At the start of April there was a lull in the fighting during which Navarre parachuted in some of his crack troops adding to his garrison now totalling about 16,000. Giap also brought in his reserves, edging his forces up towards the 50,000 mark. The French were desperate and they appealed to the US for assistance, preferring bomber strikes from their bases in the Philippines . By this stage the US was funding 78% of the French war effort, so they hardly had unstained hands. They came back with a proposal for limited tactical nuclear strikes on the Vietnamese positions along with a series of strikes on China , fearing ‘another Korea ’, all of which would be performed on French behalf. Thankfully this insanity was avoided by the British giving the idea a big no and congress getting cold feet. In the end there was nothing forthcoming from the US.

For the French, the end was near. On 4 May following a series of attacks, the Viet Minh attacked with a force previously unwitnessed and by 8 May the garrison finally surrended. By this stage the conditions within were unimaginable, with maggots in the wounds of the injured and an incredibly demoralised fighting force. It was estimated that during the battle 7,000 French and close to 20,000 Vietnamese had lost their lives. This loss finally caused the French to withdraw from Vietnam.

Dien Bien Phu now bears few scars except for the occasional scattered tank to bear witness to its horrendous past, though it is still one of the remotest areas you could visit. The hilltribes living around the area of Dien Bien Phu make up 70% of the regions population, and the ethnic minority groups include the Black Thai, Nung, Meo, Loa and others.


Dien Bien Phu itself is mostly a mix of ethnic Viet Kinh (the majority ethnic group of the country) and White Thai, with other minorities inhabiting the outlying areas. But it is better known as the wellspring of Vietnam's storied rise to global prominence in the mid-twentieth century.

The long,wide valley that encloses the town was the scene of a fierce, 57-day siege on French positions that decisively ended French rule in Indochina, and, in doing so, inspired anti-colonialist, revolutionary movements around the world and set the stage for some of the most pivotal events of the second half of the 20th century.

Now little remains of the battlefield itself -- the trenches, barbed wire, encampments, and battlelines that once criss-crossed the terrain have long since been erased to make room for development and agriculture. But a handful of war vestiges have been carefully preserved, constituting a series of exhibits that tourists can view and learn from, with or without a guide, in the course of a day.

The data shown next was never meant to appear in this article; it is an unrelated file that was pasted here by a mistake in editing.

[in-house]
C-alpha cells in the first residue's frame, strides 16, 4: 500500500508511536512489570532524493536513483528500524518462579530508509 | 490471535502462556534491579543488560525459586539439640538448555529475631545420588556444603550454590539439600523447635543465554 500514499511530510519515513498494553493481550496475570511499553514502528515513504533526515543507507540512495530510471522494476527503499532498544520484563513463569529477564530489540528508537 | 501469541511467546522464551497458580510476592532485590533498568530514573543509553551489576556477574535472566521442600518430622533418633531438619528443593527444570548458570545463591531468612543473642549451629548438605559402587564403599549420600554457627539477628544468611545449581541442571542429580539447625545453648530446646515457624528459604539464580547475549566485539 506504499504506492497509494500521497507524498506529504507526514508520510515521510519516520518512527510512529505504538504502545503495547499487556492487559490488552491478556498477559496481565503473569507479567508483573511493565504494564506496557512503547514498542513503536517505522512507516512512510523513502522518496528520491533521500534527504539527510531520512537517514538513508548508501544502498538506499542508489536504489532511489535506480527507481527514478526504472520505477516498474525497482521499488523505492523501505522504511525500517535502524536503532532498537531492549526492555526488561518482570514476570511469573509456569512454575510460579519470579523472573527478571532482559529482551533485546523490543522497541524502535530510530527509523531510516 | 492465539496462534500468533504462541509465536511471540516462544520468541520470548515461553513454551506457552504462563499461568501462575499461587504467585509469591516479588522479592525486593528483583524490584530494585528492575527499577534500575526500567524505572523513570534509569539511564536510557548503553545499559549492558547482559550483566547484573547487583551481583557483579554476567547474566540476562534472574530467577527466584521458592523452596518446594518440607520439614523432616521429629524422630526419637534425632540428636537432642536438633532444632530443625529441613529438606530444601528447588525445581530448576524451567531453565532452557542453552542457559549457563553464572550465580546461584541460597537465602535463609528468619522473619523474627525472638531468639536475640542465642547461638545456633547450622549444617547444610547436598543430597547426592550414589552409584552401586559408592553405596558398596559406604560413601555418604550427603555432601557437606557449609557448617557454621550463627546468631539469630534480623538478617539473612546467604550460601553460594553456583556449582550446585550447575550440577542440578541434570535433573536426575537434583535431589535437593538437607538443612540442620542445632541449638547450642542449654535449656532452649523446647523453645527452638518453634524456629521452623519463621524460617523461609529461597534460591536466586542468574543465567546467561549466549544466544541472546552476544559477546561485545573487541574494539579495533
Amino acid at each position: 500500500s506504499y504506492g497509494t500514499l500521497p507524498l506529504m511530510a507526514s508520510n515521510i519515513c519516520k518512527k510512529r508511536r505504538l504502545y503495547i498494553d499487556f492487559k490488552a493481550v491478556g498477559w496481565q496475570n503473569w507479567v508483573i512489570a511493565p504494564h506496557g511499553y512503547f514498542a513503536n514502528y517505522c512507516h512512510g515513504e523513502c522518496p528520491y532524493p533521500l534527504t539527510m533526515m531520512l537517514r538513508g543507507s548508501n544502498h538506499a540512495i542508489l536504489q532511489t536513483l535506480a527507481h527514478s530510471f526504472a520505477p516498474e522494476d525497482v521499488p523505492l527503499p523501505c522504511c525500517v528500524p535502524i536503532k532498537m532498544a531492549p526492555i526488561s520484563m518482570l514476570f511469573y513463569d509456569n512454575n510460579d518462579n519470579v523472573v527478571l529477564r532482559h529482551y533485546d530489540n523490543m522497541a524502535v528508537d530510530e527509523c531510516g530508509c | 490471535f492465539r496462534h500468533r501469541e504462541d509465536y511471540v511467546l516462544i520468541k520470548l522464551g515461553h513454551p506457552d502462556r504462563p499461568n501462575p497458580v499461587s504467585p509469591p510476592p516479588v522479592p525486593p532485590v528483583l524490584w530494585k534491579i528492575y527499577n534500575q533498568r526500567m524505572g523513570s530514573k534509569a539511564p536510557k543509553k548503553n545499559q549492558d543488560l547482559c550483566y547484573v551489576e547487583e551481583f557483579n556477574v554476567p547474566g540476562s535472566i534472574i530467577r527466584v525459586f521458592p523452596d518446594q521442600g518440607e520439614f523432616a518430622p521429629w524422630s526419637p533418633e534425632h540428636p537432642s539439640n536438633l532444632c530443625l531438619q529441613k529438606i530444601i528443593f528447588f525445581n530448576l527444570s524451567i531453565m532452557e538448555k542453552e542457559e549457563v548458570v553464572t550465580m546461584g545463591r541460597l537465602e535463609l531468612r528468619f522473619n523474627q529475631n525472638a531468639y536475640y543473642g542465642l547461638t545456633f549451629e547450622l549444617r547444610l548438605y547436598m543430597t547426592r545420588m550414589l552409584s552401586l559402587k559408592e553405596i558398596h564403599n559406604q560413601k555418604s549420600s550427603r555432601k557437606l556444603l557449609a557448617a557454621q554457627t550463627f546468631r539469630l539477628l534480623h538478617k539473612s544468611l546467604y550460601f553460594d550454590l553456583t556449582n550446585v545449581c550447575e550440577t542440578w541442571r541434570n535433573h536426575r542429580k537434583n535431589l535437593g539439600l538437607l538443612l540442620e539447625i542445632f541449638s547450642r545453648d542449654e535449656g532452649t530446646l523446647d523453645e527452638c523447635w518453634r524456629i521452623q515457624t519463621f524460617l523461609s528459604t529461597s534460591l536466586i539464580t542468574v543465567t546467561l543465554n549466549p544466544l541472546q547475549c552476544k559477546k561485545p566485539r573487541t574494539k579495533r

This is, by far, the chief reason any tourist ever visits Dien Bien Phu at all, and for French travellers looking to get in touch with that important, decidedly chequered, chapter of their history, a stop here is de rigeur. But for most other travellers, a trip to A1 Hill and the museum will offer all the coverage of the event that they need.

Aside from the history on display, Dien Bien Phu presents little more that a sprawling, dusty, nondescript border town. Other than checking out the market, with numerous rice wine shops, and heading to the centre of Muong Thanh Ward for something to eat, you'll have a hard time filling your dance card if you stay here more than two days.

You may also need to pass through Dien Bien Phu if you are coming or going through Tay Trung/Son Hun, the recently-opened border crossing with Laos, 34 km to the southwest.


The Tay Trung Border

This recently-opened border, 34 km to the southwest of DBP, provides and interesting new route for travelling from northern Laos directly to Hanoi without having to dip down to Luang Prabang or Vientiane. The chief downside is the current, wretched state of Highway 6 between DBP and Son La, and it will be years before there is marked improvement on that score.

It's still sparsely-used by foreigners, but you can get a Laotian visa-on-arrival when crossing into Laos, and, as ever, most nationalities must already have obtained a valid Vietnamese visa when crossing the other way. The 48-hour grace period is honoured here if you overstay your Vietnamese visa. Buses to the border leave from the Dien Bien Phu bus station at 05:30 on Mondays, Wednesdays, Fridays and Sundays only, and cost 75,000, which is a bit silly because the xe om guys we talked to said they only charged 100,000 VND.